In 1885 the Board of Corrections and Charities submitted its First Biennial Report to the Legislature. It was compiled and written by Hastings Hornell Hart, the secretary of the Board. After his appointment in 1883, Hart inspected each of Minnesota's 55 jails and even toured public facilities in other states. He set forth his findings and recommendations in "The Jail System of Minnesota" that was intended to shock the Board and Legislature into reforming the jail system. A superb writer, he skillfully wove anecdotes into his descriptions of county jails to demonstrate their deficiencies:
"In the Nobles county jail is a cell with a ring in the floor. The sheriff explained that when a violent insane man was disposed to break windows or do other damage he was handcuffed to that ring so that he could do no harm."
We can assume from subsequent events that Hart never forgot his tour of Minnesota county jails in 1883 and 1884. He continued to write blunt accounts of individual county facilities for the Board's biennial reports, thereby building such a substantial record of jail mismanagement and neglect that intervention by the state legislature to change the entire system became difficult to resist. His efforts were rewarded in April 1893 when the legislature enacted a massive jail reform act that incorporated many of the recommendations he made in the 1885 report that follows.
Before he was appointed secretary of the Board, Hart had been a Congregational pastor in Worthington, Minnesota. His decision to leave the ministry for a position in the newly-established Board of Corrections and Charities places him within the penal reform movement of the late Nineteenth Century. He may also have been influenced by the Social Gospel movement, an important force in Protestantism in post-bellum America.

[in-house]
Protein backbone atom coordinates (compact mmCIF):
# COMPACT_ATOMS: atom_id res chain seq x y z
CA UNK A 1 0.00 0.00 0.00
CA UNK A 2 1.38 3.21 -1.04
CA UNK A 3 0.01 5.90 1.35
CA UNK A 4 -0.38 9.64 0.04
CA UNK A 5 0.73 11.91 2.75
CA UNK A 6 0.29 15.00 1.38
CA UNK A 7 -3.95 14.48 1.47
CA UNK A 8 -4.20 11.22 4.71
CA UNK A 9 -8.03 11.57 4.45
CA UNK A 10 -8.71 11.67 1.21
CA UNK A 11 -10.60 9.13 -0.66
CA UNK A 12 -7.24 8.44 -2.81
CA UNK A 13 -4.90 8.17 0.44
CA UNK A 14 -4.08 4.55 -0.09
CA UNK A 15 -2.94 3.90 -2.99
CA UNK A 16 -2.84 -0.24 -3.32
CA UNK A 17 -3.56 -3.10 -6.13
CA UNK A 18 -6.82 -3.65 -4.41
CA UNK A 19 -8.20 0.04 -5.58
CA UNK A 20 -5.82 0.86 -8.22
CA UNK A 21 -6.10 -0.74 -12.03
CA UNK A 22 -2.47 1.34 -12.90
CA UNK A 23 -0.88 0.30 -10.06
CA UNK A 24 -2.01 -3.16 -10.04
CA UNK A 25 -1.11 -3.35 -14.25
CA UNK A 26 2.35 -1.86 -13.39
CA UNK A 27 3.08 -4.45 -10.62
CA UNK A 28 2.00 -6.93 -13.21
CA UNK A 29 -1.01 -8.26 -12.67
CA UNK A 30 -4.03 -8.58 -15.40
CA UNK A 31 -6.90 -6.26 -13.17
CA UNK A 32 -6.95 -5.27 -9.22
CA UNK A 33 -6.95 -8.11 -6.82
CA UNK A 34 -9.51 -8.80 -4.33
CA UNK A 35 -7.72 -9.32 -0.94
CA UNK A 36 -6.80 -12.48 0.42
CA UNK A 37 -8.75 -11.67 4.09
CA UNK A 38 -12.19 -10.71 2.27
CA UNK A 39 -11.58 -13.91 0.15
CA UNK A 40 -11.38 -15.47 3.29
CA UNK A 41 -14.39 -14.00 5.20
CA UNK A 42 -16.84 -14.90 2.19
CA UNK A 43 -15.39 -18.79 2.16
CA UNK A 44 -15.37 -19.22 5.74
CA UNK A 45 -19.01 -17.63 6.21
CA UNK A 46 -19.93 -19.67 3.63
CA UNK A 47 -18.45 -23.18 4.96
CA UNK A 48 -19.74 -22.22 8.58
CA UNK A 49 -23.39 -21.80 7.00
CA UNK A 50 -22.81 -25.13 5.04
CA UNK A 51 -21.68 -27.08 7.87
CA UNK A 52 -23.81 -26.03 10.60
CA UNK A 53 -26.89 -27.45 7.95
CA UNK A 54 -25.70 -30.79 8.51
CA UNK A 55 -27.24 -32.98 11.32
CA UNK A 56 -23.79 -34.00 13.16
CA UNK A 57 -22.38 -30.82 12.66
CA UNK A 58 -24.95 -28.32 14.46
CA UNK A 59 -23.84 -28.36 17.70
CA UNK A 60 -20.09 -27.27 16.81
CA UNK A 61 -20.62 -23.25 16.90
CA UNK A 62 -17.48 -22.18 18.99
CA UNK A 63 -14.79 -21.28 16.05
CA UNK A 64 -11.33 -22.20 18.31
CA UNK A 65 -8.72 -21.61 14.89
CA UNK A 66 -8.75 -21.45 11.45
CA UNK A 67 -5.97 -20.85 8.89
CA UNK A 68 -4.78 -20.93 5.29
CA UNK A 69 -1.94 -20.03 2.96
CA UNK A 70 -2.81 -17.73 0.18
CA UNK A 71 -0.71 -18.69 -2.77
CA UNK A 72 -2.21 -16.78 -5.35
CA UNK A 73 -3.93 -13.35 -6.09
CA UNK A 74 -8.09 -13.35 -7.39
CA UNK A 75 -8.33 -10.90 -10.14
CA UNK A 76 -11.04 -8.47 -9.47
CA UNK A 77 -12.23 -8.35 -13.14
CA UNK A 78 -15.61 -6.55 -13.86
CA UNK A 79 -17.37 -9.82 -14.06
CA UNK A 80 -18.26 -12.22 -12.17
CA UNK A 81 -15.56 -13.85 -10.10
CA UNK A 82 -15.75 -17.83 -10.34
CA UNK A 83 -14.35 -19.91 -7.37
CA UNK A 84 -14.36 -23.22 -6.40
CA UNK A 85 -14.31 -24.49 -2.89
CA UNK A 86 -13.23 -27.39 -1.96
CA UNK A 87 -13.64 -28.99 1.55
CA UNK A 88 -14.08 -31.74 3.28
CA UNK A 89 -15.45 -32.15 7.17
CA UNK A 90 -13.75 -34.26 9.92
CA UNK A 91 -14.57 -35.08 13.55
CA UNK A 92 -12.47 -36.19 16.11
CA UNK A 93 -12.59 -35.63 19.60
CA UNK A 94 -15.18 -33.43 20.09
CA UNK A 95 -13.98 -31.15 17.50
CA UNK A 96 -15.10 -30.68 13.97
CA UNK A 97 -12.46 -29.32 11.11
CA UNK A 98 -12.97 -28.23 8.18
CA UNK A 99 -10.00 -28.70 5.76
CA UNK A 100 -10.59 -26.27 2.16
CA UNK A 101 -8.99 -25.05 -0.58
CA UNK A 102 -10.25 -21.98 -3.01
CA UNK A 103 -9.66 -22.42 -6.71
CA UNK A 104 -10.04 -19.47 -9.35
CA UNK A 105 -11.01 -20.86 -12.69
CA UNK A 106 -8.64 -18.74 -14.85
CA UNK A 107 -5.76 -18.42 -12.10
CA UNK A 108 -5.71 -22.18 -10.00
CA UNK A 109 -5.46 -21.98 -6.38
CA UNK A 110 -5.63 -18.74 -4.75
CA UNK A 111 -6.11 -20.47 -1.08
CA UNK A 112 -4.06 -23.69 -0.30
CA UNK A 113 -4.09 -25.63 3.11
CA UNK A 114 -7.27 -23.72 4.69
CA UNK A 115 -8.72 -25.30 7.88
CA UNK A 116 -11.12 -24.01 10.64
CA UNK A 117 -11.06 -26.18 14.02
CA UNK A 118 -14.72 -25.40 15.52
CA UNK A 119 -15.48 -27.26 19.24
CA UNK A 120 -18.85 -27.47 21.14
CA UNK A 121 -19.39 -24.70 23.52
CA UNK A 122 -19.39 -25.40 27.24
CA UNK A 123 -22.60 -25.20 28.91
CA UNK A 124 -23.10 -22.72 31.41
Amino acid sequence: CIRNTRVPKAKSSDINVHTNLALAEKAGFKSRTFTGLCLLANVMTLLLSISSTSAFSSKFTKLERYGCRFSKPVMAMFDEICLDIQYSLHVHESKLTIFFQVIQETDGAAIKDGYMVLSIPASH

Hart was secretary for 15 years and developed a national reputation in penology. He left the Board in 1898 to become superintendent of the Illinois Children's Home and Aid Society. Later, when employed by the Russell Sage Foundation, he published many articles and books on juvenile delinquency and prison reform. He died in 1932 at age eighty-one.
Hart's report on the conditions of Minnesota jails in 1883-1884 is the first of three reports by him posted on the MLHP. The second is "The County Jails, 1888-1890" (MLHP, 2012) (first published, 1891), and the third is "The County Jails, 1892-1894" (MLHP, 2012)(first published, 1895). To appreciate his accomplishments and understand the transformation of the county jail system that occurred between 1883 and 1894, they should be read in chronological order.